Whether you stood and cheered, yelled and criticized, or silently sat in awe, Saturday’s controversial finale to the Manny Pacquiao/Timothy Bradley contest was boxing’s first “where were you?” moment of this decade. Three days later, questions continue to linger over the legitimacy of the result and the integrity of the involved parties. Was the fight fixed? Did two judges actually see Bradley as the rightful victor?
Let’s break down the arguments on both sides.
THE FIGHT WAS FIXED
Saturday’s contest was presented by Top Rank Boxing, a company founded and operated by its CEO, Bob Arum. Considering that TRB represents both Pacquiao and Bradley, Arum stands to profit substantially through a rematch. With the opportunity to promote Pacquiao as an unjustly robbed, yet undeterred babyface, a rematch would boost the profile of TRB and maximize Arum’s earnings.
Apart from Floyd Mayweather and potentially Juan Manuel Marquez, the remaining list of high profile, marketable opponents for Manny Pacquiao is getting thin.
For Timothy Bradley, a rematch with Pacquiao represents the most lucrative fight option by a country mile.
Thus, an immediate rematch would grant Bradley the unparalleled opportunity to share earnings with one of pay-per-view’s biggest draws in two consecutive contests, while providing Pacquiao with a compelling storyline to sell his next fight. When you also consider the potential benefit for Bob Arum, it seems the stars have conveniently aligned for all concerned parties.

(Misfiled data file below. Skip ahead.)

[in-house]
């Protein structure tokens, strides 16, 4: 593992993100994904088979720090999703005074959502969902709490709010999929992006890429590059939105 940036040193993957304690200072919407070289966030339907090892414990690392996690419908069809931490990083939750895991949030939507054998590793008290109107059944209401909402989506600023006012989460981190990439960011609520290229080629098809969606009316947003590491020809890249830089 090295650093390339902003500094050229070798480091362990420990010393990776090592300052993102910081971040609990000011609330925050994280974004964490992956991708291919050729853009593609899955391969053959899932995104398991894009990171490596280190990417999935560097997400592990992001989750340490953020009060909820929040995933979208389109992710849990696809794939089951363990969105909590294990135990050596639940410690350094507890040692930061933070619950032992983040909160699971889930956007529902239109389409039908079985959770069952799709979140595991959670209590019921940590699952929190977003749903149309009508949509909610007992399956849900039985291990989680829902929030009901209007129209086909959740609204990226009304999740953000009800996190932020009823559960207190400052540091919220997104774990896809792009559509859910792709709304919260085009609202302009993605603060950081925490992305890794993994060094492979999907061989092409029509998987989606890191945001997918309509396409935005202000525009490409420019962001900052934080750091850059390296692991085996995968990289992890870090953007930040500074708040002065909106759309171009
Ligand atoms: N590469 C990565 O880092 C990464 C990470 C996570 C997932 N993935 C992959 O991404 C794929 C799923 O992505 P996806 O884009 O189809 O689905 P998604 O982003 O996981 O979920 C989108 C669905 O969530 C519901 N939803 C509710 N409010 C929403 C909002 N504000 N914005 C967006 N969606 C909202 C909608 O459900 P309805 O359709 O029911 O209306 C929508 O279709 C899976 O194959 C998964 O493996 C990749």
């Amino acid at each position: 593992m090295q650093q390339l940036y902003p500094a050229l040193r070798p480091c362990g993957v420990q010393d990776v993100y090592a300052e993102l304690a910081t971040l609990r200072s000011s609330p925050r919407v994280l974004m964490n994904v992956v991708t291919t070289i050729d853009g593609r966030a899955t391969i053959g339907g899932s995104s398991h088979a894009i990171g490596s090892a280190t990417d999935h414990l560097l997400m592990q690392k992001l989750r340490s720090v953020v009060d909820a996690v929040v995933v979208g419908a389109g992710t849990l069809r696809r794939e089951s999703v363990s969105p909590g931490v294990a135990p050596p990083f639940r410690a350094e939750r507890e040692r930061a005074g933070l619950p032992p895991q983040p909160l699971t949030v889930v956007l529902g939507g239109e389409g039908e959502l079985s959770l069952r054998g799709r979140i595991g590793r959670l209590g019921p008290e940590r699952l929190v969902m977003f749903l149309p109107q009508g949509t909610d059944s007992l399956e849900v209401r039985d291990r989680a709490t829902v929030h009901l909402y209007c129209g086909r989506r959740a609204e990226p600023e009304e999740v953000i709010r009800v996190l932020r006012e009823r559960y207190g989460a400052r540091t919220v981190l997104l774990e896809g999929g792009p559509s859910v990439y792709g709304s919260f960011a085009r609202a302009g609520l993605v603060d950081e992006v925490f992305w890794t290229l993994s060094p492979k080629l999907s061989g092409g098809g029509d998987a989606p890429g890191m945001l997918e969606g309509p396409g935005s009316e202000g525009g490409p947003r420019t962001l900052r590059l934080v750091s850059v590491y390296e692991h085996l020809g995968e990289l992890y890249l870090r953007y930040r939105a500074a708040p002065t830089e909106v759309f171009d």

The counter-argument, of course, is that Pacquiao’s loss has diminished the appeal of a potential super fight with Floyd Mayweather. However, given the longstanding rivalry between the two (and the lack of legitimacy associated with Pacquiao’s loss), it’s unlikely that boxing fans will temper their demands for the long-awaited contest.
Promotion for Rematch
On May 26th, Bob Arum told the Manila Bulletin that a Pacquiao loss would result in a November 10th rematch. While Arum’s comments were likely an attempt to generate pay-per-view buys, his public discussion of a rematch seemed unusual when Pacquiao (arguably the world’s greatest fighter) was entering the contest as a 5-1 betting favourite.